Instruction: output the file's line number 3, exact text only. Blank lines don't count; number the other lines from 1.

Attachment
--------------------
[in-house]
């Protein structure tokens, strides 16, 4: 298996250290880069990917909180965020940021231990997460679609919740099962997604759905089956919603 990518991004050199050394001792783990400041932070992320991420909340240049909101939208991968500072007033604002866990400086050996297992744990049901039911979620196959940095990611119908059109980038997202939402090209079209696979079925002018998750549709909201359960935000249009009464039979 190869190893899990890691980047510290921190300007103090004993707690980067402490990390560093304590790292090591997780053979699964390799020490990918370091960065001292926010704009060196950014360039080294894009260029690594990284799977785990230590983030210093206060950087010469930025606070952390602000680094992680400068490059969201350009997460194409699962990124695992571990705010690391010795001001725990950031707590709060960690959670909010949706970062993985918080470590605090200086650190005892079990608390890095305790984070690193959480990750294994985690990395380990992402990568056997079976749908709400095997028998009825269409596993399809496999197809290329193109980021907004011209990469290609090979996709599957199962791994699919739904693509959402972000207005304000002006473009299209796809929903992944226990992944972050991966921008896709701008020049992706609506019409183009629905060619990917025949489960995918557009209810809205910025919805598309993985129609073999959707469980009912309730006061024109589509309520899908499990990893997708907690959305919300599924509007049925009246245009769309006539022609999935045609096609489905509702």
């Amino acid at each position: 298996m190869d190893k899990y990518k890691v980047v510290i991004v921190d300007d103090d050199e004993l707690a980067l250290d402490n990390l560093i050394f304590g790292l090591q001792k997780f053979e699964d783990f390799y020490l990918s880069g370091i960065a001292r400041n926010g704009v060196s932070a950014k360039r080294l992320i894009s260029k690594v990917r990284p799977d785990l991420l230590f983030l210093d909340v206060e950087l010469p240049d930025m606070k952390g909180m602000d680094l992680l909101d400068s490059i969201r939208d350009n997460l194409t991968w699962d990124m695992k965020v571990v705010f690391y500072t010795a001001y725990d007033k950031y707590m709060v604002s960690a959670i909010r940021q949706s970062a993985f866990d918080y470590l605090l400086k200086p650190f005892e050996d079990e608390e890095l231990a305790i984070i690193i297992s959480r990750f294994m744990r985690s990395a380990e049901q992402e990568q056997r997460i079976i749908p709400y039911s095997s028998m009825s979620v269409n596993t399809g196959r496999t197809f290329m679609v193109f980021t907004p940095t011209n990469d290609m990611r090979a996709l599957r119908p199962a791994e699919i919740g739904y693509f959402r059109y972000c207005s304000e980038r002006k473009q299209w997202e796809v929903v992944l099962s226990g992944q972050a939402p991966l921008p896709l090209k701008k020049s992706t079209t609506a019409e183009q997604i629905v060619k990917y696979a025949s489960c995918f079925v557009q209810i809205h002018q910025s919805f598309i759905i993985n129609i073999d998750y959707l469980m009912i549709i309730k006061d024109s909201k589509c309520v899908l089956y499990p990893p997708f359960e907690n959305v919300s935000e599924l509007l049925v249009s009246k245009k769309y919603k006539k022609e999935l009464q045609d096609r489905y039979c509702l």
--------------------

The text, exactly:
């Amino acid at each position: 298996m190869d190893k899990y990518k890691v980047v510290i991004v921190d300007d103090d050199e004993l707690a980067l250290d402490n990390l560093i050394f304590g790292l090591q001792k997780f053979e699964d783990f390799y020490l990918s880069g370091i960065a001292r400041n926010g704009v060196s932070a950014k360039r080294l992320i894009s260029k690594v990917r990284p799977d785990l991420l230590f983030l210093d909340v206060e950087l010469p240049d930025m606070k952390g909180m602000d680094l992680l909101d400068s490059i969201r939208d350009n997460l194409t991968w699962d990124m695992k965020v571990v705010f690391y500072t010795a001001y725990d007033k950031y707590m709060v604002s960690a959670i909010r940021q949706s970062a993985f866990d918080y470590l605090l400086k200086p650190f005892e050996d079990e608390e890095l231990a305790i984070i690193i297992s959480r990750f294994m744990r985690s990395a380990e049901q992402e990568q056997r997460i079976i749908p709400y039911s095997s028998m009825s979620v269409n596993t399809g196959r496999t197809f290329m679609v193109f980021t907004p940095t011209n990469d290609m990611r090979a996709l599957r119908p199962a791994e699919i919740g739904y693509f959402r059109y972000c207005s304000e980038r002006k473009q299209w997202e796809v929903v992944l099962s226990g992944q972050a939402p991966l921008p896709l090209k701008k020049s992706t079209t609506a019409e183009q997604i629905v060619k990917y696979a025949s489960c995918f079925v557009q209810i809205h002018q910025s919805f598309i759905i993985n129609i073999d998750y959707l469980m009912i549709i309730k006061d024109s909201k589509c309520v899908l089956y499990p990893p997708f359960e907690n959305v919300s935000e599924l509007l049925v249009s009246k245009k769309y919603k006539k022609e999935l009464q045609d096609r489905y039979c509702l």